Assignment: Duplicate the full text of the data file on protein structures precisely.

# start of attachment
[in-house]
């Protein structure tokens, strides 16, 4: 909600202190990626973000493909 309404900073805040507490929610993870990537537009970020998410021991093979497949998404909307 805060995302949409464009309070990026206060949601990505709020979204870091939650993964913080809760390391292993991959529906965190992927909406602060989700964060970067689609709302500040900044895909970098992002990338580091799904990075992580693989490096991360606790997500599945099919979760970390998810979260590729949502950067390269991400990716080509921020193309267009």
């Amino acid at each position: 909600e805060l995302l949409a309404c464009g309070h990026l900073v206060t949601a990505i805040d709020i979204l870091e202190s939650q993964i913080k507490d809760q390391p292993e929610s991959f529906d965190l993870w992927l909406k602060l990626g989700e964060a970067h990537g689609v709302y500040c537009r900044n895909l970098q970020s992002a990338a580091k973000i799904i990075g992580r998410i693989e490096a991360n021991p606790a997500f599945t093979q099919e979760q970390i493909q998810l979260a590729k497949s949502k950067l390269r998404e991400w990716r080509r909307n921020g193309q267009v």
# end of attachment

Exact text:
[in-house]
């Protein structure tokens, strides 16, 4: 909600202190990626973000493909 309404900073805040507490929610993870990537537009970020998410021991093979497949998404909307 805060995302949409464009309070990026206060949601990505709020979204870091939650993964913080809760390391292993991959529906965190992927909406602060989700964060970067689609709302500040900044895909970098992002990338580091799904990075992580693989490096991360606790997500599945099919979760970390998810979260590729949502950067390269991400990716080509921020193309267009």
């Amino acid at each position: 909600e805060l995302l949409a309404c464009g309070h990026l900073v206060t949601a990505i805040d709020i979204l870091e202190s939650q993964i913080k507490d809760q390391p292993e929610s991959f529906d965190l993870w992927l909406k602060l990626g989700e964060a970067h990537g689609v709302y500040c537009r900044n895909l970098q970020s992002a990338a580091k973000i799904i990075g992580r998410i693989e490096a991360n021991p606790a997500f599945t093979q099919e979760q970390i493909q998810l979260a590729k497949s949502k950067l390269r998404e991400w990716r080509r909307n921020g193309q267009v």